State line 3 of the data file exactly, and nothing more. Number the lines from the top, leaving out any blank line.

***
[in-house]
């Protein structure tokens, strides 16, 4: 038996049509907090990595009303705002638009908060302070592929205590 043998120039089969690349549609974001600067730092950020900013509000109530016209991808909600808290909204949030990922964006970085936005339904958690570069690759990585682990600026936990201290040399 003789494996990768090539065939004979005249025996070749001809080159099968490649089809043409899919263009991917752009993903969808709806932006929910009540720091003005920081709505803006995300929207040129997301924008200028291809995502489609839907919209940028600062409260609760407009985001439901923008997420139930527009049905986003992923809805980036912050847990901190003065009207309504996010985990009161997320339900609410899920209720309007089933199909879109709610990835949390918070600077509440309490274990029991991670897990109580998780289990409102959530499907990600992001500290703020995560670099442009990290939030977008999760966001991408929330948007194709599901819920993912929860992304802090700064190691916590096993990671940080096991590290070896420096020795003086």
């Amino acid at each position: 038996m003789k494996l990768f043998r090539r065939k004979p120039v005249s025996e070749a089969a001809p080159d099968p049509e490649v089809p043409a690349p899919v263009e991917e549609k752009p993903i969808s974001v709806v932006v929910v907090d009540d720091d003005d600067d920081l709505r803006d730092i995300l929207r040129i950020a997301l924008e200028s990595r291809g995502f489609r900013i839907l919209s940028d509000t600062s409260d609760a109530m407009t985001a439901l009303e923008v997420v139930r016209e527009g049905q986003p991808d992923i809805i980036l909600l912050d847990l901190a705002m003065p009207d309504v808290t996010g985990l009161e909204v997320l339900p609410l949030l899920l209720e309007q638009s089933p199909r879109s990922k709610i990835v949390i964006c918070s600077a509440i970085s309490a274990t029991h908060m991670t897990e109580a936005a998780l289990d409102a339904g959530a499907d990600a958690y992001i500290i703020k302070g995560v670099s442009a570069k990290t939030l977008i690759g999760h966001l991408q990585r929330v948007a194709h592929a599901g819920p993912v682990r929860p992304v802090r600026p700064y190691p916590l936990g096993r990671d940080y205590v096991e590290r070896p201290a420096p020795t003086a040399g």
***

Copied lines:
């Amino acid at each position: 038996m003789k494996l990768f043998r090539r065939k004979p120039v005249s025996e070749a089969a001809p080159d099968p049509e490649v089809p043409a690349p899919v263009e991917e549609k752009p993903i969808s974001v709806v932006v929910v907090d009540d720091d003005d600067d920081l709505r803006d730092i995300l929207r040129i950020a997301l924008e200028s990595r291809g995502f489609r900013i839907l919209s940028d509000t600062s409260d609760a109530m407009t985001a439901l009303e923008v997420v139930r016209e527009g049905q986003p991808d992923i809805i980036l909600l912050d847990l901190a705002m003065p009207d309504v808290t996010g985990l009161e909204v997320l339900p609410l949030l899920l209720e309007q638009s089933p199909r879109s990922k709610i990835v949390i964006c918070s600077a509440i970085s309490a274990t029991h908060m991670t897990e109580a936005a998780l289990d409102a339904g959530a499907d990600a958690y992001i500290i703020k302070g995560v670099s442009a570069k990290t939030l977008i690759g999760h966001l991408q990585r929330v948007a194709h592929a599901g819920p993912v682990r929860p992304v802090r600026p700064y190691p916590l936990g096993r990671d940080y205590v096991e590290r070896p201290a420096p020795t003086a040399g």